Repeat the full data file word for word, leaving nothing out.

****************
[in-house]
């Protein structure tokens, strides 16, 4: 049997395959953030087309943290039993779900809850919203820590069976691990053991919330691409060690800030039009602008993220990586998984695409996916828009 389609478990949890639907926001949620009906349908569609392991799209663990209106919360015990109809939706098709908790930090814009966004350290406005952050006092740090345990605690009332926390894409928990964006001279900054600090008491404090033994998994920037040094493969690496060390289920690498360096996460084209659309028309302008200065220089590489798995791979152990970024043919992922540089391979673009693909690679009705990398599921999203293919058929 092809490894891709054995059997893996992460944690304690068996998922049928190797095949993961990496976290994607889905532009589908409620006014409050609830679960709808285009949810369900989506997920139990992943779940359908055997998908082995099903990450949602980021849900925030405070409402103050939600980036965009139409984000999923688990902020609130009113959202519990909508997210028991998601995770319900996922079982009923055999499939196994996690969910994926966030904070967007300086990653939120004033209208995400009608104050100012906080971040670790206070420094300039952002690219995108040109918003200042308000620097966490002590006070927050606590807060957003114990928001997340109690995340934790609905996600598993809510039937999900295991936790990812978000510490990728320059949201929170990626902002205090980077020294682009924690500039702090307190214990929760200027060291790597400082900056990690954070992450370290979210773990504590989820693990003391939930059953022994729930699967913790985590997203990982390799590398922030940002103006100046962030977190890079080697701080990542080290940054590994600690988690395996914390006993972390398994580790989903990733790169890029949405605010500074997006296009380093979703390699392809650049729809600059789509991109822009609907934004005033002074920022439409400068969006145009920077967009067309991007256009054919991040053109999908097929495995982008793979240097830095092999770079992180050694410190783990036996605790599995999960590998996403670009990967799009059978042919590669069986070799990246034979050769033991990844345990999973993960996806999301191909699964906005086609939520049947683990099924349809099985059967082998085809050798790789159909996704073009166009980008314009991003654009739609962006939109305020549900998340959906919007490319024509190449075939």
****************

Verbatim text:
[in-house]
């Protein structure tokens, strides 16, 4: 049997395959953030087309943290039993779900809850919203820590069976691990053991919330691409060690800030039009602008993220990586998984695409996916828009 389609478990949890639907926001949620009906349908569609392991799209663990209106919360015990109809939706098709908790930090814009966004350290406005952050006092740090345990605690009332926390894409928990964006001279900054600090008491404090033994998994920037040094493969690496060390289920690498360096996460084209659309028309302008200065220089590489798995791979152990970024043919992922540089391979673009693909690679009705990398599921999203293919058929 092809490894891709054995059997893996992460944690304690068996998922049928190797095949993961990496976290994607889905532009589908409620006014409050609830679960709808285009949810369900989506997920139990992943779940359908055997998908082995099903990450949602980021849900925030405070409402103050939600980036965009139409984000999923688990902020609130009113959202519990909508997210028991998601995770319900996922079982009923055999499939196994996690969910994926966030904070967007300086990653939120004033209208995400009608104050100012906080971040670790206070420094300039952002690219995108040109918003200042308000620097966490002590006070927050606590807060957003114990928001997340109690995340934790609905996600598993809510039937999900295991936790990812978000510490990728320059949201929170990626902002205090980077020294682009924690500039702090307190214990929760200027060291790597400082900056990690954070992450370290979210773990504590989820693990003391939930059953022994729930699967913790985590997203990982390799590398922030940002103006100046962030977190890079080697701080990542080290940054590994600690988690395996914390006993972390398994580790989903990733790169890029949405605010500074997006296009380093979703390699392809650049729809600059789509991109822009609907934004005033002074920022439409400068969006145009920077967009067309991007256009054919991040053109999908097929495995982008793979240097830095092999770079992180050694410190783990036996605790599995999960590998996403670009990967799009059978042919590669069986070799990246034979050769033991990844345990999973993960996806999301191909699964906005086609939520049947683990099924349809099985059967082998085809050798790789159909996704073009166009980008314009991003654009739609962006939109305020549900998340959906919007490319024509190449075939």